By Dr. John W. Harbell
The National Anti-Vivisection Society (NAVS) and the International Foundation for Ethical Research (IFER) have championed the move from whole animal-based research in physiology, drug development, and toxicology to the use of in vitro methods (often called alternative methods). They have worked to accomplish this goal through credible educational and public awareness programs, the IFER Graduate Student Fellowship Grants and their support of the Society for In Vitro Biology (SIVB) annual scientific meeting.
The SIVB was founded in 1946 (as the Tissue Culture Association) specifically to promote the use of cells and tissues in culture for research and testing. For SIVB members, in vitro methods are not called “alternatives.” Rather, these methods are our primary approach for research. There are many questions that one simply cannot address in the whole animal and others that one should not address when in vitro methods are available.
NAVS and IFER have had a long association with the SIVB. For some time, SIVB members have participated in and chaired the Scientific Advisory Board that performs the IFER grant application reviews. More recently, NAVS and IFER have provided support for the SIVB’s annual scientific meeting. This support has been instrumental in helping to underwrite the free registration for graduate students attending the meeting and helping to support specific parts of the scientific program.
High quality in vitro science is the future. The SIVB program committee works to identify topics and associated experts to present successful applications of in vitro biology. From the 2017 meeting program, several symposia stand out as being directly applicable to the missions of NAVS and IFER.
One example was the Keynote symposium for the meeting, “Regenerative Medicine: Current Concepts and Changing Trends,” delivered by Dr. Anthony Atala, MD, of the Wake Forest Institute of Regenerative Medicine. Dr. Atala heads a team of over 400 researchers. Dr. Atla notes that “[r]egenerative medicine and tissue engineering apply the principles of cell transplantation, material sciences and bioengineering to construct biological substitutes that may restore and maintain normal function in diseased and injured tissues.”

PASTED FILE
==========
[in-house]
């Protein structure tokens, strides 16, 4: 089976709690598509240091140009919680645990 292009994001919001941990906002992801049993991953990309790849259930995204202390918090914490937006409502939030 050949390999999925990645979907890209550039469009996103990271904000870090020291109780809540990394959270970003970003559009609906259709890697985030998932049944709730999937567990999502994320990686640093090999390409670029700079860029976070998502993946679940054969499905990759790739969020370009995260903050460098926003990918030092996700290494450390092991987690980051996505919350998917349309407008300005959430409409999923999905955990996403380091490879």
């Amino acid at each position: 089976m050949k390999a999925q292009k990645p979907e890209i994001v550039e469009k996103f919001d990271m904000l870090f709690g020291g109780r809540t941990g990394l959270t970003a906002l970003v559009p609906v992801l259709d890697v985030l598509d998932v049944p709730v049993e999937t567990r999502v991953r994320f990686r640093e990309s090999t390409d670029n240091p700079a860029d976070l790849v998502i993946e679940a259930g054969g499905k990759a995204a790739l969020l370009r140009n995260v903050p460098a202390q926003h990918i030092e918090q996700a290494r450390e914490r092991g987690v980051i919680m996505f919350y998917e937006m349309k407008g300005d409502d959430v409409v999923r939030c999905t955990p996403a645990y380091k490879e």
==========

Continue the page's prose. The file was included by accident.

This work is performed with human cells—often stem cells—which can be induced to form the functioning cells and structures of the desired organ. Dr. Atla has also applied this work to the development of human cell-based organ-on-a-chip models for research.
Some may ask why, in this day of the internet, are scientific meetings so important? The short answer is that there is no substitute for face-to-face interaction in teaching, mentoring and collaboration. In my 40+ years with the SIVB, I can attest to its strong focus on teaching/mentoring which provides an opportunity for students and new researchers to the field to present their work and interact with the more senior members of the society.
This is why the program for free registration for students, with support from NAVS and IFER,, is so important. It allows students from many diverse programs to participate and benefit from the strong scientific program and mentoring opportunities. NAVS and IFER, along with their supporters, should be justifiably proud of the opportunity their contributions have provided.
Dr. John W. Harbell is Chair of the Scientific Advisory Board for the International Foundation for Ethical Research and a Science Advisor for the National Anti-Vivisection Society.